How to Help Out Your Heating Bill with Window Insulation

January 8, 2016

During the winter even the smallest gaps and holes in your home’s ‘insulation envelope’ can add up to obscene amounts of wasted money over the course of the heating season. It doesn’t matter whether you live in an apartment, a modern home, or an old home with lots of character. A great way to help prevent your home from hemorrhaging heating money is to address the significant amounts of heat that are lost through the windows. To help protect the environment through conserving valuable resources–and protect your energy bill–remember the following tips to stop heat from escaping through your windows:

1. Plastic Window Insulation
Removeable plastic window insulation, available in kits from many home improvement and hardware stores, provides another thermal barrier between your windows and the frigid temperatures. And this type of insulation has two other practical and cost-saving benefits. First of all, it is pretty darn inexpensive—ensuring that you don’t have a long time to wait before the investment pays for itself. Secondly, they are really easy to install, lending themselves to the DIY person in the household!

Typically, the window insulation kit is applied with double-sided tape, and often a basic plastic track, along the interior of the window frame. After the plastic film is fully installed per the kit’s instructions, heated from a hair dryer is usually used to smooth out any wrinkles and pockets of air. The only downside is that this vinyl film can make it harder to see out of your windows, and the finished look may not fit with the rest of the home’s interior look. These, of course, are subjective decisions one should consider before making the purchase.

2. Rubber and Vinyl Weatherstipping
Another handy alternative is installing new and improved weatherstipping, available for a variety of household applications, including the windows and doors around your home that let cold air in through annoying cracks. You can even find replacement weathertripping for your garage door or workshop! The important goal that all these products share: eliminate air gaps that suck heat out of your home. Whether you should add weatherstripping to the actual door or window, or to their frames, all depends on the original manufacturer’s design, and the nature of your home. We recommend that you first make a clean, accurate drawing of your areas in question. Then take a quick drive: Your local hardware store or home improvement center is a great place to start learning about weatherstripping that you can install yourself, and see products that are currently available. There may also be online sources that you can reference.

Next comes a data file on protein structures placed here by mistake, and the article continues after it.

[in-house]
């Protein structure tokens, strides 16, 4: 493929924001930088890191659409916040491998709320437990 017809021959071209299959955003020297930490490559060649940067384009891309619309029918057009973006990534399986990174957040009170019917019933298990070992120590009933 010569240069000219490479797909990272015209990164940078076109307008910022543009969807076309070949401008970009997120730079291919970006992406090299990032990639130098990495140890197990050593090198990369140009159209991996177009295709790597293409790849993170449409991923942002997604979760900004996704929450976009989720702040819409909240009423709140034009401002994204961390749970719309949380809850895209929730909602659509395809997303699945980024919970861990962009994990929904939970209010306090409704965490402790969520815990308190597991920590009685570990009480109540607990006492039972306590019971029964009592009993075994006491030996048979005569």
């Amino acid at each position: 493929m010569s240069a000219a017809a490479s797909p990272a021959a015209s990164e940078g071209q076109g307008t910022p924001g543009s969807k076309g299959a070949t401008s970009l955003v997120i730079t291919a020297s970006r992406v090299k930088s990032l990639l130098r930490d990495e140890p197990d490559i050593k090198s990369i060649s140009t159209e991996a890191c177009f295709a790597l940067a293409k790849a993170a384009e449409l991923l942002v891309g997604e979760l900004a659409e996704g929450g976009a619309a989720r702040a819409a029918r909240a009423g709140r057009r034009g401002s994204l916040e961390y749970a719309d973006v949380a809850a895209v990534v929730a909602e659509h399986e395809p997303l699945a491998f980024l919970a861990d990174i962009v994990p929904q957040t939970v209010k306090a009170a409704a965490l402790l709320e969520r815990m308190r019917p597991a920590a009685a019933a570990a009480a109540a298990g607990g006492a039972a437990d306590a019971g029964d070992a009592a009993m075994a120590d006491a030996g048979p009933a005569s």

3. Cellular Shades
Adjustable cellular shades are a great way to insulate your windows, offering excellent thermal performance while also adding to the interior of your home, aesthetically. A variety of colors and styles are available to compliment your home decor. These products are a big step up in price from the plastic window kits, but they bring so much more to the table that it’s like comparing apples and oranges. Most customers we meet that own cellular shades, love them and are glad they made the investment. With any investment in home comfort, take the time to become an educated buyer.

4. Layered or Insulated Curtains
Thermally effective curtains can be a nice alternative–or even a compliment–to cellular window shades. Because of their heavy material, they can also do a good job of insulating your windows. And with curtains, you have a multitude of options to choose from, so you shouldn’t have much concern about finding a good fit to match the interior of your home. But there are a couple of potential drawbacks to this solution: Firstly, curtains are a bit of an “all or nothing” proposition, as they can easily block a lot of the sunlight that we find to be so precious in the short winter days. Second, curtains do not provide as airtight a fit in the window frame as good quality cellular shades, so cold air convection could be an issue. Be aware also, that custom curtains can get pricey at times. One best case scenario we envision, under ideal conditions,, would be to make good use of a sewing machine and take the DIY approach to curtains…And also look into a good insulated shade that doesn’t block out tons of light. In extreme locations and conditions, they work great in tandem!

5. ‘Draft Snakes’
Last but not least are draft snakes, a wonderful homespun alternative to fancy modern weatherstripping. We’re sure most of you have seen these already, but maybe didn’t make the name connection. Draft snakes are commonly used to plug sizeable gaps around your door and window frames, and when done right, they do a great job of eliminating those irritating and uncomfortable drafts in your home–especially large gaps at the bottom of older doors that have seen better days! Not only can they be purchased inexpensively, but you also have the option of making them yourself. With a little spare fabric and dry rice, you can make an insulation solution that costs you next to nothing…and also adds a little of that down-home feeling!